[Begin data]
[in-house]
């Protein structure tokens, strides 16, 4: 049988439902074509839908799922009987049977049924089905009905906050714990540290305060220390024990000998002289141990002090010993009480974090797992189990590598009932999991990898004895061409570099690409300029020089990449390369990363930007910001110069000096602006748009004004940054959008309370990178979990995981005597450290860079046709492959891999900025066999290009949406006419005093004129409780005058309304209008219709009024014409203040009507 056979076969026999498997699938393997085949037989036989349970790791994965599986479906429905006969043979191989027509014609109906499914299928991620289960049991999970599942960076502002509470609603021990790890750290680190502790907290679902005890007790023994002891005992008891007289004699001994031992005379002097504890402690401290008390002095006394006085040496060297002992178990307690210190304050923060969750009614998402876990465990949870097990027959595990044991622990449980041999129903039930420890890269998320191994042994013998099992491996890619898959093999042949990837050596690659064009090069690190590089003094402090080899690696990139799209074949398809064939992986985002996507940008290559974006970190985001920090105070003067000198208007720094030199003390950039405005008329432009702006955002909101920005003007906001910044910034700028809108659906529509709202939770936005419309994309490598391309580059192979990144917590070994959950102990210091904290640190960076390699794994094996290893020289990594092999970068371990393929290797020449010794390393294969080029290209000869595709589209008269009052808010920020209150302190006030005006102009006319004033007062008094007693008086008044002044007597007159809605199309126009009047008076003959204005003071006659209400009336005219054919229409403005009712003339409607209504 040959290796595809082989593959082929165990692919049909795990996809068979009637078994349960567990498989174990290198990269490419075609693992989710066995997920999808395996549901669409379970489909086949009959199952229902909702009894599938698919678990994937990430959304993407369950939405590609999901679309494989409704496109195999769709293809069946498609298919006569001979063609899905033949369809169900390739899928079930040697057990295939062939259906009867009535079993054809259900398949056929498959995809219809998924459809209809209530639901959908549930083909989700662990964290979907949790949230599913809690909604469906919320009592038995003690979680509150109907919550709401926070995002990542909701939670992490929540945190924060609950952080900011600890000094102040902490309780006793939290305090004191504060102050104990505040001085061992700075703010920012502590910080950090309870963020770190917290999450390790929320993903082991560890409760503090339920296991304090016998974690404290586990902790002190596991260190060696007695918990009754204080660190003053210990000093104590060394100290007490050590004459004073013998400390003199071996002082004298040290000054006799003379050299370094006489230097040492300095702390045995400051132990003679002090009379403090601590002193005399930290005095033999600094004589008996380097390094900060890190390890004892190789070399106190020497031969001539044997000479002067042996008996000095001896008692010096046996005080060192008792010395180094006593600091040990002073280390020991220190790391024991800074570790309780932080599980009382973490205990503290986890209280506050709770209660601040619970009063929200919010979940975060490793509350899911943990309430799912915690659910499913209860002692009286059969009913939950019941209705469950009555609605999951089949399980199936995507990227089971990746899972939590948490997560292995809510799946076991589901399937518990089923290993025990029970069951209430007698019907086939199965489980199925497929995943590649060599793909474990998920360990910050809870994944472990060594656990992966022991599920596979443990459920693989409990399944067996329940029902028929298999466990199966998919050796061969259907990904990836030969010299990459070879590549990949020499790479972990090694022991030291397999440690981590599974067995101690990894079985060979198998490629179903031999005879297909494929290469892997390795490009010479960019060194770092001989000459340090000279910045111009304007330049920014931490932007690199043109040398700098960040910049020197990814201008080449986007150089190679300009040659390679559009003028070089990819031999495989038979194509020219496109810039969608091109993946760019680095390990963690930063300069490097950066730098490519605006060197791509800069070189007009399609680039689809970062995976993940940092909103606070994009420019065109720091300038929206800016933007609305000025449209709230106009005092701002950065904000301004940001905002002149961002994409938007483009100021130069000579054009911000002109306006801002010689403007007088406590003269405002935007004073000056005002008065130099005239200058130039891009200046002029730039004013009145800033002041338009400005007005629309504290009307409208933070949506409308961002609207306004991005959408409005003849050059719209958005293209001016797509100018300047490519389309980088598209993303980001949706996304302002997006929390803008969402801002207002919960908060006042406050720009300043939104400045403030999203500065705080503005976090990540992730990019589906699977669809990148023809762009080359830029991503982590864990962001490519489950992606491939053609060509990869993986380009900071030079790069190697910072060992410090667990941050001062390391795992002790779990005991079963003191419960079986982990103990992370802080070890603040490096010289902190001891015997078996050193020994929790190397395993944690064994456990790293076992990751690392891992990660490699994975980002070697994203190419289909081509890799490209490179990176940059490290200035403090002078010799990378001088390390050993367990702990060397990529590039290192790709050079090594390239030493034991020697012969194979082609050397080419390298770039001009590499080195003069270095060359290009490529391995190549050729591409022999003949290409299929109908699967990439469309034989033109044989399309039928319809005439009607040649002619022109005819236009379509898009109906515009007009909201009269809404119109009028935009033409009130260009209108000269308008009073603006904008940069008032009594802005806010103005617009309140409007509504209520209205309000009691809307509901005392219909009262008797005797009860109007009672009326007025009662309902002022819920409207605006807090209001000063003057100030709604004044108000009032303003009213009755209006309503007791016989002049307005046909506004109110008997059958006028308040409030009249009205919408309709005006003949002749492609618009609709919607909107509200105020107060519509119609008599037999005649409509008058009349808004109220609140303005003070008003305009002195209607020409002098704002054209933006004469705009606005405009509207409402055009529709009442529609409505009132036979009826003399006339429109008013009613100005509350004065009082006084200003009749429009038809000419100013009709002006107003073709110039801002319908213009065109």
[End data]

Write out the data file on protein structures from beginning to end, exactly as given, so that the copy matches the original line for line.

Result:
[in-house]
């Protein structure tokens, strides 16, 4: 049988439902074509839908799922009987049977049924089905009905906050714990540290305060220390024990000998002289141990002090010993009480974090797992189990590598009932999991990898004895061409570099690409300029020089990449390369990363930007910001110069000096602006748009004004940054959008309370990178979990995981005597450290860079046709492959891999900025066999290009949406006419005093004129409780005058309304209008219709009024014409203040009507 056979076969026999498997699938393997085949037989036989349970790791994965599986479906429905006969043979191989027509014609109906499914299928991620289960049991999970599942960076502002509470609603021990790890750290680190502790907290679902005890007790023994002891005992008891007289004699001994031992005379002097504890402690401290008390002095006394006085040496060297002992178990307690210190304050923060969750009614998402876990465990949870097990027959595990044991622990449980041999129903039930420890890269998320191994042994013998099992491996890619898959093999042949990837050596690659064009090069690190590089003094402090080899690696990139799209074949398809064939992986985002996507940008290559974006970190985001920090105070003067000198208007720094030199003390950039405005008329432009702006955002909101920005003007906001910044910034700028809108659906529509709202939770936005419309994309490598391309580059192979990144917590070994959950102990210091904290640190960076390699794994094996290893020289990594092999970068371990393929290797020449010794390393294969080029290209000869595709589209008269009052808010920020209150302190006030005006102009006319004033007062008094007693008086008044002044007597007159809605199309126009009047008076003959204005003071006659209400009336005219054919229409403005009712003339409607209504 040959290796595809082989593959082929165990692919049909795990996809068979009637078994349960567990498989174990290198990269490419075609693992989710066995997920999808395996549901669409379970489909086949009959199952229902909702009894599938698919678990994937990430959304993407369950939405590609999901679309494989409704496109195999769709293809069946498609298919006569001979063609899905033949369809169900390739899928079930040697057990295939062939259906009867009535079993054809259900398949056929498959995809219809998924459809209809209530639901959908549930083909989700662990964290979907949790949230599913809690909604469906919320009592038995003690979680509150109907919550709401926070995002990542909701939670992490929540945190924060609950952080900011600890000094102040902490309780006793939290305090004191504060102050104990505040001085061992700075703010920012502590910080950090309870963020770190917290999450390790929320993903082991560890409760503090339920296991304090016998974690404290586990902790002190596991260190060696007695918990009754204080660190003053210990000093104590060394100290007490050590004459004073013998400390003199071996002082004298040290000054006799003379050299370094006489230097040492300095702390045995400051132990003679002090009379403090601590002193005399930290005095033999600094004589008996380097390094900060890190390890004892190789070399106190020497031969001539044997000479002067042996008996000095001896008692010096046996005080060192008792010395180094006593600091040990002073280390020991220190790391024991800074570790309780932080599980009382973490205990503290986890209280506050709770209660601040619970009063929200919010979940975060490793509350899911943990309430799912915690659910499913209860002692009286059969009913939950019941209705469950009555609605999951089949399980199936995507990227089971990746899972939590948490997560292995809510799946076991589901399937518990089923290993025990029970069951209430007698019907086939199965489980199925497929995943590649060599793909474990998920360990910050809870994944472990060594656990992966022991599920596979443990459920693989409990399944067996329940029902028929298999466990199966998919050796061969259907990904990836030969010299990459070879590549990949020499790479972990090694022991030291397999440690981590599974067995101690990894079985060979198998490629179903031999005879297909494929290469892997390795490009010479960019060194770092001989000459340090000279910045111009304007330049920014931490932007690199043109040398700098960040910049020197990814201008080449986007150089190679300009040659390679559009003028070089990819031999495989038979194509020219496109810039969608091109993946760019680095390990963690930063300069490097950066730098490519605006060197791509800069070189007009399609680039689809970062995976993940940092909103606070994009420019065109720091300038929206800016933007609305000025449209709230106009005092701002950065904000301004940001905002002149961002994409938007483009100021130069000579054009911000002109306006801002010689403007007088406590003269405002935007004073000056005002008065130099005239200058130039891009200046002029730039004013009145800033002041338009400005007005629309504290009307409208933070949506409308961002609207306004991005959408409005003849050059719209958005293209001016797509100018300047490519389309980088598209993303980001949706996304302002997006929390803008969402801002207002919960908060006042406050720009300043939104400045403030999203500065705080503005976090990540992730990019589906699977669809990148023809762009080359830029991503982590864990962001490519489950992606491939053609060509990869993986380009900071030079790069190697910072060992410090667990941050001062390391795992002790779990005991079963003191419960079986982990103990992370802080070890603040490096010289902190001891015997078996050193020994929790190397395993944690064994456990790293076992990751690392891992990660490699994975980002070697994203190419289909081509890799490209490179990176940059490290200035403090002078010799990378001088390390050993367990702990060397990529590039290192790709050079090594390239030493034991020697012969194979082609050397080419390298770039001009590499080195003069270095060359290009490529391995190549050729591409022999003949290409299929109908699967990439469309034989033109044989399309039928319809005439009607040649002619022109005819236009379509898009109906515009007009909201009269809404119109009028935009033409009130260009209108000269308008009073603006904008940069008032009594802005806010103005617009309140409007509504209520209205309000009691809307509901005392219909009262008797005797009860109007009672009326007025009662309902002022819920409207605006807090209001000063003057100030709604004044108000009032303003009213009755209006309503007791016989002049307005046909506004109110008997059958006028308040409030009249009205919408309709005006003949002749492609618009609709919607909107509200105020107060519509119609008599037999005649409509008058009349808004109220609140303005003070008003305009002195209607020409002098704002054209933006004469705009606005405009509207409402055009529709009442529609409505009132036979009826003399006339429109008013009613100005509350004065009082006084200003009749429009038809000419100013009709002006107003073709110039801002319908213009065109």